By Yasmin Morais

Last March, Marcelo Rodriguez (Foreign, Comparative and International Law Librarian at the University of Arizona, James E. Rogers College of Law) invited me to be a part of a small group of librarians monitoring the legal responses to the COVID-19 pandemic in Latin America and the Caribbean. Despite trying to balance work and homelife as well as settle into the new work-from-home routine, I was enthusiastic to join the project for several reasons.

  • It was therapeutic for me to track the responses of governments in the region and absorb as much information as I could. I still have family and friends in my native Jamaica, so I was eager to find information on policies, statistics or regulations, and any progress in containing the pandemic.
  • The economies of this region are heavily dependent on tourism and foreign direct investments and there are other challenges related to capacity to manage the pandemic, so I was curious about immediate steps being taken by governments to mitigate these challenges.
  • As a member of the Latin American Interest Group, I was familiar with the main sources of information, and the work of regional, non-governmental and international organizations operating in Latin America and the Caribbean. This made the information-gathering process easier.
  • The project was an opportunity to bridge the information gap and to disseminate widely the emerging COVID-19 policies and legal responses.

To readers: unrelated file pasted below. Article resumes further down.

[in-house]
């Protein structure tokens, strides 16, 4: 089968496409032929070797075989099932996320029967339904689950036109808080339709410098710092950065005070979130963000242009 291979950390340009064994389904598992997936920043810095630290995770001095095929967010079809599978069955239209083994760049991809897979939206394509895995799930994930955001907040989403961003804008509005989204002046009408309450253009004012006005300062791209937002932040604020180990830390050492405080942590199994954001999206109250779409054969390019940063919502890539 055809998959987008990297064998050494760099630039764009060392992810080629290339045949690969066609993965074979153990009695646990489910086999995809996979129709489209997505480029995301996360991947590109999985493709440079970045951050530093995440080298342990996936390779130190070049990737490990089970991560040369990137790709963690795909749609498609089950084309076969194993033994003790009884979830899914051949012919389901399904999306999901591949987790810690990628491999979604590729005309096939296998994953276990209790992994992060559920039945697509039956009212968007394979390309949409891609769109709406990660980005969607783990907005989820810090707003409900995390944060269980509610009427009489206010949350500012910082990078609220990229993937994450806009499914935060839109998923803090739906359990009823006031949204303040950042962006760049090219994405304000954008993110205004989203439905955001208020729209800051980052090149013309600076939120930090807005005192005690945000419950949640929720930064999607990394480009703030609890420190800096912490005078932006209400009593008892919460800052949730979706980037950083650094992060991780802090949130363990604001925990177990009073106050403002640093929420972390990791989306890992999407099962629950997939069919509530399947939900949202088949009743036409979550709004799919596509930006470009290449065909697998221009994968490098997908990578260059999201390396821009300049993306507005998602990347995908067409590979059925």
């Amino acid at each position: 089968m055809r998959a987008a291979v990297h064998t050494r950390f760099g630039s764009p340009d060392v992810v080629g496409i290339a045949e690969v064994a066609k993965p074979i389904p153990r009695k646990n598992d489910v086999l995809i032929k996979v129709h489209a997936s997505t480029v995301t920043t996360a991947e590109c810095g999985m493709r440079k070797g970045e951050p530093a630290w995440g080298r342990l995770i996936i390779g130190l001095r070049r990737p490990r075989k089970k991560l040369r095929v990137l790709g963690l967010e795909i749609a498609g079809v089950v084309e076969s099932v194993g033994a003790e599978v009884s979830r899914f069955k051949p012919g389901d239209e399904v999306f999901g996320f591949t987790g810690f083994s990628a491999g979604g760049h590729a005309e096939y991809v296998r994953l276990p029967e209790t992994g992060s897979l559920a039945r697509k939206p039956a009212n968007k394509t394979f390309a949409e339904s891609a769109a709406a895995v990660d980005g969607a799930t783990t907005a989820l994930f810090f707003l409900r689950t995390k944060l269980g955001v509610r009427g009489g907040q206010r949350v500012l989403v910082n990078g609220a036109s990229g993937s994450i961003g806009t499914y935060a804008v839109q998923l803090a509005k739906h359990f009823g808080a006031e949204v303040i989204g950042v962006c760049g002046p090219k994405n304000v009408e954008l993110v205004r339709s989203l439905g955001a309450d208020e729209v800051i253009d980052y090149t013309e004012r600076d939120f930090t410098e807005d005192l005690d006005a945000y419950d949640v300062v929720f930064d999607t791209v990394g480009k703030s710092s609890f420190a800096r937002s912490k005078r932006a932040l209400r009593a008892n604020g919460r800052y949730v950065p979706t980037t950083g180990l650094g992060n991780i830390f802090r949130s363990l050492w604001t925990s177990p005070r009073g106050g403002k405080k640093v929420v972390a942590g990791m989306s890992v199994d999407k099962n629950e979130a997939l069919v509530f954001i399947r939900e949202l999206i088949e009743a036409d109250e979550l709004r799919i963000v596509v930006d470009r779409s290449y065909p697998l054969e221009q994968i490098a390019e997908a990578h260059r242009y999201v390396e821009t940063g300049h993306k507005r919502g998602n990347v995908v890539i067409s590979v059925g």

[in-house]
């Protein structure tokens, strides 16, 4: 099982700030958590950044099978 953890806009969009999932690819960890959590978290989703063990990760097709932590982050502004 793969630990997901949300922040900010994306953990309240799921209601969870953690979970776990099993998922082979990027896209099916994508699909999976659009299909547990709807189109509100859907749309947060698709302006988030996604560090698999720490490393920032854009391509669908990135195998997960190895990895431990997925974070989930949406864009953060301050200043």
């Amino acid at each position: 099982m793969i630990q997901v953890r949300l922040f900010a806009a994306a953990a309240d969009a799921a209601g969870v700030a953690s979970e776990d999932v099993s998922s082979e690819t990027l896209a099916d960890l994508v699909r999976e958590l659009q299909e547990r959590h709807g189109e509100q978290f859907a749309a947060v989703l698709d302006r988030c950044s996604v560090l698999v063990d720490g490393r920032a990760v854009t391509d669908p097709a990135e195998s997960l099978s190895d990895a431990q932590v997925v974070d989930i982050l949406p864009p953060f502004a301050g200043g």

• This global pandemic meant that no region was spared, and therefore the information collated had the potential to provide best practices and new knowledge for institutions and governments grappling to understand this new epidemiological threat.

My first report in April looked at my reason for joining the project and a summary of the CARICOM/OECS response at that point. In the second report, I focused on the role of Caribbean Disaster Agencies, and their impact on COVID-19 management.

One year later, I am proud of what this project has achieved, and how I personally have benefitted.  More librarians have come onboard since last March and have shared valuable reports on their respective countries. In addition to their legal skills, some librarians bring language skills, so our reports reflect the multi-lingual nature of the region. From our meetings, I have had the opportunity to meet these amazing librarians, some of whom have been working in challenging situations. I have gained a greater understanding of the legal systems, institutions, policies, and challenges facing the governments and people in Latin America and the Caribbean. However, I am also hopeful of some of the best practices and improvements in COVID-19 management that have been highlighted. I am also very proud of the recognition that the project has received from AALL, and that HeinOnline has included the project under Librarian-Curated Content in its COVID-19: Pandemics Past and Present library.

For more information on the Monitoring COVID-19 in Latin America and the Caribbean project, please visit

About this author: Yasmin Morais is the Reference and Cataloging Librarian for the University of the District of Columbia David A. Clarke School of Law. 

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